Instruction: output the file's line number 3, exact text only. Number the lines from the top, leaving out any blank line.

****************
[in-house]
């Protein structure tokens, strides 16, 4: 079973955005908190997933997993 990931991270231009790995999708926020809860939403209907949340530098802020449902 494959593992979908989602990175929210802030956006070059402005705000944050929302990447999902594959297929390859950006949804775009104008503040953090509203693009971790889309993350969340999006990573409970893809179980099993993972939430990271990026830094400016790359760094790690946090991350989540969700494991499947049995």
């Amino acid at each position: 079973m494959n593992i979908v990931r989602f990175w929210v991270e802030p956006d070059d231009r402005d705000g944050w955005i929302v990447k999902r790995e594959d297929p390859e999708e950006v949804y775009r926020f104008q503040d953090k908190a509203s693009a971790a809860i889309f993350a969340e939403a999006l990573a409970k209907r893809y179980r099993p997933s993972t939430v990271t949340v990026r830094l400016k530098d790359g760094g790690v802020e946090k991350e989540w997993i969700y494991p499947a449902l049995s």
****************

């Amino acid at each position: 079973m494959n593992i979908v990931r989602f990175w929210v991270e802030p956006d070059d231009r402005d705000g944050w955005i929302v990447k999902r790995e594959d297929p390859e999708e950006v949804y775009r926020f104008q503040d953090k908190a509203s693009a971790a809860i889309f993350a969340e939403a999006l990573a409970k209907r893809y179980r099993p997933s993972t939430v990271t949340v990026r830094l400016k530098d790359g760094g790690v802020e946090k991350e989540w997993i969700y494991p499947a449902l049995s």